An NIDDK Project Scientist with substantial involvement will:

1. Serve as the contact point for all facets of the scientific interaction with the awrdee(s).  As required for the coordination of activities and to expedite progress, NIDDK may designate additional NIDDK staff to provide advice to the awardee on specific scientific and/or analytic issues.  Such staff may include another Project Scientists or Project Coordinator, who will provide direct technical assistance to the awardees to optimize the conduct and/or analysis of the study; or who may assist in the coordination of activities across multiple sites.

2. For multi-center studies, participate in the Steering Committee that oversees study conduct.  The NIDDK Project Scientist or Project Coordinator will be a full participant and voting members of the Steering Committee and, if applicable, subcommittees.

3. Serve as a resource to study investigators with respect to other ongoing NIDDK activities that may be relevant to the study to facilitate compatibility with the NIDDK missions and avoid unnecessary duplication of effort.   

4. Have substantial involvement assisting in the design and coordination of research activities for awardees as elaborated below:

a. Assisting by providing advice in the management and technical performance of the investigations, coordinating required regulatory clearances for investigational agents used in the study, which are held by NIDDK.  The NIDDK may reserve the right to cross file or independently file an Investigational New Drug Application or an Investigational Device Exemption form with the FDA.

b. The NIDDK Project Scientist or Project Coordinator may coordinate activities among awardees by assisting in the design, development, and coordination of a common research or clinical protocol and statistical evaluations of data; in the preparation of questionnaires and other data recording forms; and in the publication of results.

c. Reviewing procedures for assessing data quality and study performance monitoring.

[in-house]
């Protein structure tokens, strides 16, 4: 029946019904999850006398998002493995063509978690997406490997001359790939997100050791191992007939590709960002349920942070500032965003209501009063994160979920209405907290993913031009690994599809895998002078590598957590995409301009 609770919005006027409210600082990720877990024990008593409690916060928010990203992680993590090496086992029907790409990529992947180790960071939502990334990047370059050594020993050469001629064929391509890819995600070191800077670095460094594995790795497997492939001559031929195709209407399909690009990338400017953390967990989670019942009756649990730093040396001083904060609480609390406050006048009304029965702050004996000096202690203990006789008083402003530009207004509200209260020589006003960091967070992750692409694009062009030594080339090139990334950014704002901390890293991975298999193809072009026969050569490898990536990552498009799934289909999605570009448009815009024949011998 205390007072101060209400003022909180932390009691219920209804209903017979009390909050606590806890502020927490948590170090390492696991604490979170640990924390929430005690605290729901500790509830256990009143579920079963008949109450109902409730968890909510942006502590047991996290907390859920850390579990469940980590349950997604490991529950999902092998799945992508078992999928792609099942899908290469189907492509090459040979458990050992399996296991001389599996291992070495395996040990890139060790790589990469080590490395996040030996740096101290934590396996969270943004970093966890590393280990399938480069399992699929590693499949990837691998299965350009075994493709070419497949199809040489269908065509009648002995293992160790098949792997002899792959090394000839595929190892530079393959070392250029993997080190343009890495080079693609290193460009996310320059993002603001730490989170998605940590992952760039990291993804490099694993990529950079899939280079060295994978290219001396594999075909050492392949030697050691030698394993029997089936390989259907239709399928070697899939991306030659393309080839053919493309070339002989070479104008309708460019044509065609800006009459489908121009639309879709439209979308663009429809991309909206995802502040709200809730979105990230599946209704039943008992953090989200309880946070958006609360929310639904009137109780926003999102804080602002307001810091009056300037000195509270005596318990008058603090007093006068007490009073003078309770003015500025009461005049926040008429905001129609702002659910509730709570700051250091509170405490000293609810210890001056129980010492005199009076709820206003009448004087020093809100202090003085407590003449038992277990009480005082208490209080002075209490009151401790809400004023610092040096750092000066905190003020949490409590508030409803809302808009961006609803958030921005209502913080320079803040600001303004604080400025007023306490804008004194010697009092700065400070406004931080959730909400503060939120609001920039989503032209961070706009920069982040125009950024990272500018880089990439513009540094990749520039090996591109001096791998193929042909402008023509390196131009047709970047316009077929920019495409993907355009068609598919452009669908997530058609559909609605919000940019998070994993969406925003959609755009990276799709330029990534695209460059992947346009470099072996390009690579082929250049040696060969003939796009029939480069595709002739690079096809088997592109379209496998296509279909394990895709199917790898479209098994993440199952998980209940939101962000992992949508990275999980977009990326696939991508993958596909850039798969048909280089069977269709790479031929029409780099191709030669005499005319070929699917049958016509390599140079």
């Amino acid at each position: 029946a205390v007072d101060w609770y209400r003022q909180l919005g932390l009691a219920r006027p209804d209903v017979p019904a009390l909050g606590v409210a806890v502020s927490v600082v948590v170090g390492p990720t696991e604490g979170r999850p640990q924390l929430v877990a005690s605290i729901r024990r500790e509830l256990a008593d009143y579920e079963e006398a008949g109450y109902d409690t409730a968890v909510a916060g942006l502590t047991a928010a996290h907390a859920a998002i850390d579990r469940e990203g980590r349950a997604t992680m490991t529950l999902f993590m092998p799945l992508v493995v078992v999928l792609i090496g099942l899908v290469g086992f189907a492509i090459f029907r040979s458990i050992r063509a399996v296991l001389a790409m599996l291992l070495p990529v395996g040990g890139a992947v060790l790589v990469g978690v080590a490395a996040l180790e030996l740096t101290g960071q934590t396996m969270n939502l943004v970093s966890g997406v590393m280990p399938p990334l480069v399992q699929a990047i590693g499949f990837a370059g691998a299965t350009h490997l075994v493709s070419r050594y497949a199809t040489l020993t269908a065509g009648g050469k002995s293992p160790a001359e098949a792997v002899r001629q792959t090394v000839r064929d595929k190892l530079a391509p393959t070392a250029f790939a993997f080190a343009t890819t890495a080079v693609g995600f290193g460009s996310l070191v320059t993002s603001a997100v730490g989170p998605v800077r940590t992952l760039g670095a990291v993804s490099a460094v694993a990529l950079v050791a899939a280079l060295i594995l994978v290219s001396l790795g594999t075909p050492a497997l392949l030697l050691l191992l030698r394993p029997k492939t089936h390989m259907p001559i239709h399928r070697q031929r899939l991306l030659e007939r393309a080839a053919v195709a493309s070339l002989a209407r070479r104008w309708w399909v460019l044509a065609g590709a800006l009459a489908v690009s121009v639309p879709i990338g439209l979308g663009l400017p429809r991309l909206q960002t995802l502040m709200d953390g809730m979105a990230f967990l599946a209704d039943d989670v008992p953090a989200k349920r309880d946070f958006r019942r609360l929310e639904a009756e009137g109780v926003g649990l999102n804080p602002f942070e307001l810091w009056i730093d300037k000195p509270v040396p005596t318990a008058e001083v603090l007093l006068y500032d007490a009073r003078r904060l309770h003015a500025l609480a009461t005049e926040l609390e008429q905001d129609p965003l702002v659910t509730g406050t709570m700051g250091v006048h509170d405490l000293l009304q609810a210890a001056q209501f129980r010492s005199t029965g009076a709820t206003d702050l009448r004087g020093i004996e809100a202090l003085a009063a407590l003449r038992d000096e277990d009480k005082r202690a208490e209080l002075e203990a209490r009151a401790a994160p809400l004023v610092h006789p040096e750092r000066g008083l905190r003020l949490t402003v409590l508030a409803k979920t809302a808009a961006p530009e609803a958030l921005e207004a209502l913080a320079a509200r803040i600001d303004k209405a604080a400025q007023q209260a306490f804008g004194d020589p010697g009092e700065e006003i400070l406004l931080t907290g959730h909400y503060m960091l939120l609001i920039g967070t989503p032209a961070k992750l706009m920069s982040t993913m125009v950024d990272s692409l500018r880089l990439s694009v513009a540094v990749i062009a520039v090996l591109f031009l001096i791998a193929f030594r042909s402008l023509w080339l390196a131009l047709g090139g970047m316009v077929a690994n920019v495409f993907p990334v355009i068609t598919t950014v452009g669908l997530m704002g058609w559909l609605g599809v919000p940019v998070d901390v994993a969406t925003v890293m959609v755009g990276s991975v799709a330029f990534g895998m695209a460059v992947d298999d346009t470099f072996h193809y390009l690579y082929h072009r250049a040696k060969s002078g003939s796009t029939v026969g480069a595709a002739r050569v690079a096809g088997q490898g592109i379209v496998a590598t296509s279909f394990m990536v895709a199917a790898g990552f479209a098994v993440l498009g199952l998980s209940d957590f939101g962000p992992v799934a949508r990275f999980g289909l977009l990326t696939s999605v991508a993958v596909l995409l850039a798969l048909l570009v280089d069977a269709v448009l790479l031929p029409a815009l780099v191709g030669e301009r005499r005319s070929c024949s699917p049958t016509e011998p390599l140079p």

d. The NIDDK Project Scientist or Project Coordinator may be co-authors on study publications.  In general, to warrant co-authorship, NIDDK staff must have contributed to the following areas: (a) design of the concepts or experiments being tested; (b) performance of significant portions of the activity; (c) participation in analysis and interpretation of study results and (d) preparation and authorship of pertinent manuscripts.

The NIDDK Program Official identified in the Notice of Award will:

1. Interact with the Principal Investigators on a regular basis to monitor study progress.  Monitoring may include:  regular communications with the Principal Investigator and staff, periodic site visits, observation of field data collection and management techniques, quality control, fiscal review, and other relevant matters; as well as attendance at Steering Committee, Observational Study Monitoring Board, and related meetings.  The NIDDK retains, as an option, periodic review of progress by researchers not involved with the study.

2. Review and approve protocols prior to implementation to insure they are within the scope of peer review, for safety considerations, as required by Federal regulations.

3. The NIDDK Program Official will monitor protocol progress, and may request that a protocol study be closed to accrual for reasons including:  (a) accrual rate insufficient to complete the study in a timely fashion; (b) accrual goals met early; (c) poor protocol performance; (d) patient safety and regulatory concerns; (e) study results that are already conclusive; (f) low likelihood of showing a benefit of the intervention (futility); and (g) emergence of new information that diminishes the scientific importance of the study question.  The NIDDK will not permit further expenditures of NIDDK funds for a study after requesting closure except as specifically approved by the NIDDK.